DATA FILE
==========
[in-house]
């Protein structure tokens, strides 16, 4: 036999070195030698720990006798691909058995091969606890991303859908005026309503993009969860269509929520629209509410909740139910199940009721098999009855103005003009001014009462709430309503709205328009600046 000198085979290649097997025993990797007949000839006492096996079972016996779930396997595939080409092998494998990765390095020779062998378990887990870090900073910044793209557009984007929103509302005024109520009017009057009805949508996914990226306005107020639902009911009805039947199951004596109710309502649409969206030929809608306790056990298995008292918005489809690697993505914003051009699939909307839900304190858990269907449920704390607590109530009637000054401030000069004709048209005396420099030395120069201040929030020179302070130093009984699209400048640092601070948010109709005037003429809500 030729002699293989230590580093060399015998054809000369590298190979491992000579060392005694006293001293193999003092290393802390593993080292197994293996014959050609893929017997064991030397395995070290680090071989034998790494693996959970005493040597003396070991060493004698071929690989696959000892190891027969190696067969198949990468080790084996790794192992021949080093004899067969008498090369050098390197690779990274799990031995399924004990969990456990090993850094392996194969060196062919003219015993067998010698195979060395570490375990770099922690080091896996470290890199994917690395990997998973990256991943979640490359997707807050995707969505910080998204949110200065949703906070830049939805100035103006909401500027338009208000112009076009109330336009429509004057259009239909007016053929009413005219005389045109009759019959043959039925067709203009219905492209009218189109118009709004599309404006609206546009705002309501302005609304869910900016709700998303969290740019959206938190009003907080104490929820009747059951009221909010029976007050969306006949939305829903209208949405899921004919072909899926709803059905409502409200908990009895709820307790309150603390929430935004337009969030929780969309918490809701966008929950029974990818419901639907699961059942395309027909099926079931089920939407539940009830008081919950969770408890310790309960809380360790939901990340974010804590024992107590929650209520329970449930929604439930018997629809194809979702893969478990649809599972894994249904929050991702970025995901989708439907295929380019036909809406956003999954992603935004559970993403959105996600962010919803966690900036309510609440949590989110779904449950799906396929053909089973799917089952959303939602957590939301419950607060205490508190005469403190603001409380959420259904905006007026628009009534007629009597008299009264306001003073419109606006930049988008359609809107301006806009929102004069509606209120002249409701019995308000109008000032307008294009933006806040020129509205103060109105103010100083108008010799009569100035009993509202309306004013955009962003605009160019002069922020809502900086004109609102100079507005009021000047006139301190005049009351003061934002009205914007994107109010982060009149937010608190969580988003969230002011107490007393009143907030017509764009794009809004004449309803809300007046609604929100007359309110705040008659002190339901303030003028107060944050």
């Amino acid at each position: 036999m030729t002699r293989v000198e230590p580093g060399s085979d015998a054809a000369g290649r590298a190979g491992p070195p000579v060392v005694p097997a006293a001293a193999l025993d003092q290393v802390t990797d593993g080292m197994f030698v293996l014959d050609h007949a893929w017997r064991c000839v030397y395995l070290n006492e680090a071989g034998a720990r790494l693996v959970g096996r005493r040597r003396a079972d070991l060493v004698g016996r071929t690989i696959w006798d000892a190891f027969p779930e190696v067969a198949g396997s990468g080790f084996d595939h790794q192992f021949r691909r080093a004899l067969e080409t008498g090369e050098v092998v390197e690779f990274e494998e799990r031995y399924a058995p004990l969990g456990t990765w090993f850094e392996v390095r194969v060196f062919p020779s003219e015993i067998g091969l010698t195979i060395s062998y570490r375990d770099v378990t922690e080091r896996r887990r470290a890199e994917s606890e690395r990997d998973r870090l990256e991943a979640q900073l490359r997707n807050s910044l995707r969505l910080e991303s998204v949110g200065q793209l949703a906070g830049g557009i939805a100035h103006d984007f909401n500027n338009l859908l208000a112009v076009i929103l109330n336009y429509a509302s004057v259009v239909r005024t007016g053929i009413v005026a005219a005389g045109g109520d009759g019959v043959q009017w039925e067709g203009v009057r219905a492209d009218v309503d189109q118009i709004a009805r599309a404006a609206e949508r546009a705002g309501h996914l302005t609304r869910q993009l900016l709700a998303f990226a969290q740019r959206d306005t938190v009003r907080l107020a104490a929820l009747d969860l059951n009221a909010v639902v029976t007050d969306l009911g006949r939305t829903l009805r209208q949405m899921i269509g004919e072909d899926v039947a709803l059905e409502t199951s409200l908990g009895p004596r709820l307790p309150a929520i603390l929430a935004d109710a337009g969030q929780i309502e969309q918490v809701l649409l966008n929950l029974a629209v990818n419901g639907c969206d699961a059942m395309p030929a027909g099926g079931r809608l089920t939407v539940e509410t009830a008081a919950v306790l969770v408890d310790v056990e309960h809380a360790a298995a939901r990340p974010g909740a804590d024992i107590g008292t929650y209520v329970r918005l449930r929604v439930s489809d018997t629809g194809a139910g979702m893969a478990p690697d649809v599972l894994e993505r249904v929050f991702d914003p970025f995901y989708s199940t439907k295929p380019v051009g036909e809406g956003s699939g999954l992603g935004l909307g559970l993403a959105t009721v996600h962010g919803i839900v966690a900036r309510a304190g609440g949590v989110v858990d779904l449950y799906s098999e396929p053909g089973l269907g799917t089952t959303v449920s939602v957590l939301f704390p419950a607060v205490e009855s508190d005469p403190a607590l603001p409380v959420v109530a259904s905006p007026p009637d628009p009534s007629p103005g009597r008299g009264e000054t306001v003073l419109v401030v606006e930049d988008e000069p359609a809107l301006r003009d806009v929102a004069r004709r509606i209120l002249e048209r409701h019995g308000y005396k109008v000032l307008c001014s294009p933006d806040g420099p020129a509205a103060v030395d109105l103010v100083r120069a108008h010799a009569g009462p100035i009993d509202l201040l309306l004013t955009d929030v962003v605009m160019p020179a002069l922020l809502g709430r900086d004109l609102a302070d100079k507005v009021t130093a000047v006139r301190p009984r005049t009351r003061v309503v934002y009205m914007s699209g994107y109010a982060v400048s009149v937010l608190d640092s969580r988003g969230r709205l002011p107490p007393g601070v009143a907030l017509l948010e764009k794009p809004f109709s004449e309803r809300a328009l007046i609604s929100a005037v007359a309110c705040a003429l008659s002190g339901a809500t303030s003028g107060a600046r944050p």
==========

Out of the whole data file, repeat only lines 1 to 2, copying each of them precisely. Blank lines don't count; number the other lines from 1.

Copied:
[in-house]
């Protein structure tokens, strides 16, 4: 036999070195030698720990006798691909058995091969606890991303859908005026309503993009969860269509929520629209509410909740139910199940009721098999009855103005003009001014009462709430309503709205328009600046 000198085979290649097997025993990797007949000839006492096996079972016996779930396997595939080409092998494998990765390095020779062998378990887990870090900073910044793209557009984007929103509302005024109520009017009057009805949508996914990226306005107020639902009911009805039947199951004596109710309502649409969206030929809608306790056990298995008292918005489809690697993505914003051009699939909307839900304190858990269907449920704390607590109530009637000054401030000069004709048209005396420099030395120069201040929030020179302070130093009984699209400048640092601070948010109709005037003429809500 030729002699293989230590580093060399015998054809000369590298190979491992000579060392005694006293001293193999003092290393802390593993080292197994293996014959050609893929017997064991030397395995070290680090071989034998790494693996959970005493040597003396070991060493004698071929690989696959000892190891027969190696067969198949990468080790084996790794192992021949080093004899067969008498090369050098390197690779990274799990031995399924004990969990456990090993850094392996194969060196062919003219015993067998010698195979060395570490375990770099922690080091896996470290890199994917690395990997998973990256991943979640490359997707807050995707969505910080998204949110200065949703906070830049939805100035103006909401500027338009208000112009076009109330336009429509004057259009239909007016053929009413005219005389045109009759019959043959039925067709203009219905492209009218189109118009709004599309404006609206546009705002309501302005609304869910900016709700998303969290740019959206938190009003907080104490929820009747059951009221909010029976007050969306006949939305829903209208949405899921004919072909899926709803059905409502409200908990009895709820307790309150603390929430935004337009969030929780969309918490809701966008929950029974990818419901639907699961059942395309027909099926079931089920939407539940009830008081919950969770408890310790309960809380360790939901990340974010804590024992107590929650209520329970449930929604439930018997629809194809979702893969478990649809599972894994249904929050991702970025995901989708439907295929380019036909809406956003999954992603935004559970993403959105996600962010919803966690900036309510609440949590989110779904449950799906396929053909089973799917089952959303939602957590939301419950607060205490508190005469403190603001409380959420259904905006007026628009009534007629009597008299009264306001003073419109606006930049988008359609809107301006806009929102004069509606209120002249409701019995308000109008000032307008294009933006806040020129509205103060109105103010100083108008010799009569100035009993509202309306004013955009962003605009160019002069922020809502900086004109609102100079507005009021000047006139301190005049009351003061934002009205914007994107109010982060009149937010608190969580988003969230002011107490007393009143907030017509764009794009809004004449309803809300007046609604929100007359309110705040008659002190339901303030003028107060944050």